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  02.02.2018, 13:41h


Project for the targeting eradication of pike in Krka National Park

Thirty authorised fishermen will gather together on 3–4 February in the upper course of the Krka River, as part of the project for the targeting eradication of pike (Esoxlucius), an alien and invasive species.

In its Annual programme for the protection, maintenance, conservation, promotion and use of Krka National Park for 2018, the Public Institute of Krka National Park has planned attempts to eradicate the pike from the Krka River as part of its activities to protect and conserve flora and fauna. Following from this, the Ministry of Environmental Protection and Energy issued a Decision permitting project partner, the company BIOTA j.d.o.o. and project leader Dr. Dušan Jelić to use an electrogenerator as a non-selective method of capturing fish in the water courses of Krka National Park, as part of the targeted eradication of pike.

Pike was introduced into the Krka River from the Danube Sea Basin, and this predator species represents a threat to the indigenous fish fauna. There are 30 species of fish in the Krka River, including ten endemic species, which makes this area a natural monument of the highest category. Endemic species include marble trout and Adriatic salmon, while the most abundant endemic species are the Illyric ide and brown trout. A special feature of Krka National Park is the presence of two stenoendemic species, which are found only on in a very small, localised area: the Visovac trout and Mrakovcic's goby. The conservation of these species is of the utmost importance, and the reason for the decision by the Public Institute of Krka National Park to launch this pike eradication programme.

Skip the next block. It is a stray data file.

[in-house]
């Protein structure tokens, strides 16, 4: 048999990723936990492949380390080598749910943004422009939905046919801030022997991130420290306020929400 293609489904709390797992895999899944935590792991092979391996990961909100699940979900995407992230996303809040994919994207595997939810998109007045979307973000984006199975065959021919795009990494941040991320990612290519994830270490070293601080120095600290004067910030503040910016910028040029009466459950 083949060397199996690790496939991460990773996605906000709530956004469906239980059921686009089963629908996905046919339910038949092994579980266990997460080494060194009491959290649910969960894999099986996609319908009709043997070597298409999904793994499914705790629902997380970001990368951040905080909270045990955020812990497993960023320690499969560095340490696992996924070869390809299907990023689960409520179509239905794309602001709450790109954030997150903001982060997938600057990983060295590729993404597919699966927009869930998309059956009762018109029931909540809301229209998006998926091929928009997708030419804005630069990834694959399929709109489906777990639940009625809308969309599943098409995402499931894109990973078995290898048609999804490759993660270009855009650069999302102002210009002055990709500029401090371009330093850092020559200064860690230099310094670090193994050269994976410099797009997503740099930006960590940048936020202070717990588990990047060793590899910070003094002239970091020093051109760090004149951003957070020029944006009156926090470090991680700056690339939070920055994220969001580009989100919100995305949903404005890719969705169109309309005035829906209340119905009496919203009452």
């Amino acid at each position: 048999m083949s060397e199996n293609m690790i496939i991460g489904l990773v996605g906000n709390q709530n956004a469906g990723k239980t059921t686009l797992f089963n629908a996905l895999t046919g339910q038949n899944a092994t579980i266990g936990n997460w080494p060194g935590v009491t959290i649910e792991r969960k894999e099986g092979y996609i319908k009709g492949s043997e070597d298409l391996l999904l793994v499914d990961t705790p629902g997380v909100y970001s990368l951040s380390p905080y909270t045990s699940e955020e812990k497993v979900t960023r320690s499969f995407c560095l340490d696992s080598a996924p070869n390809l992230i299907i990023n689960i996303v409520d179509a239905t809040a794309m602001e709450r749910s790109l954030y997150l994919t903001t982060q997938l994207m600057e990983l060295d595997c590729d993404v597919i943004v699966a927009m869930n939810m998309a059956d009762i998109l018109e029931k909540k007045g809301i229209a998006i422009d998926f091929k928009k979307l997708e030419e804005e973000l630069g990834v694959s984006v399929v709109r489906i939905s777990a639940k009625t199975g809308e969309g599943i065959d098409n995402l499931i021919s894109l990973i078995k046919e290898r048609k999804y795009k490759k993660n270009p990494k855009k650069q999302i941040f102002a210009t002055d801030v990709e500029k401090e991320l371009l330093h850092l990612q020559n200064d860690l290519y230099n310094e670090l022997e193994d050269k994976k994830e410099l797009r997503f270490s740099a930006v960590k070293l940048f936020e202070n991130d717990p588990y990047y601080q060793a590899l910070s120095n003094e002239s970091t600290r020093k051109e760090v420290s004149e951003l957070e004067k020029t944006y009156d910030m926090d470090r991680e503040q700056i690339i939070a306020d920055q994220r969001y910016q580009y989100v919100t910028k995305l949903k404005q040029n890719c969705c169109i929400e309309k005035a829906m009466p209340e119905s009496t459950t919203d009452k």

The capture of pike using fishing tools and electrogenerators will begin on 3 February 2018 in the area of Ćorića Lake/ Brljan Lake (upstream and downstream of the road), and will continue on 4 February in the area of the Krka Monastery. Members of the Krka Knin sports fishing club, staff of the Croatian Agency for Environment and Nature (HAOP), BIOTA j.d.o.o., Croatian Institute for Biological Diversity, and staff of the Public Institute of Krka National Park will participate in the action, while nature rangers will supervise the entire process.

The Croatian Agency for Environment and Nature (HAOP) gave its expert opinion on the project, stating that actions taken with the aim of eradicating pike will not negatively impact the populations of strictly protected fish species. The Decision also states that all captured strictly protected fish species are required to be immediately returned to the water unharmed, while all alien and/or invasive species should be removed. This is the reason why the electrogenerator is used to capture the fish, as this method only stuns fish, and this method is the accepted standard for scientific research work in fisheries.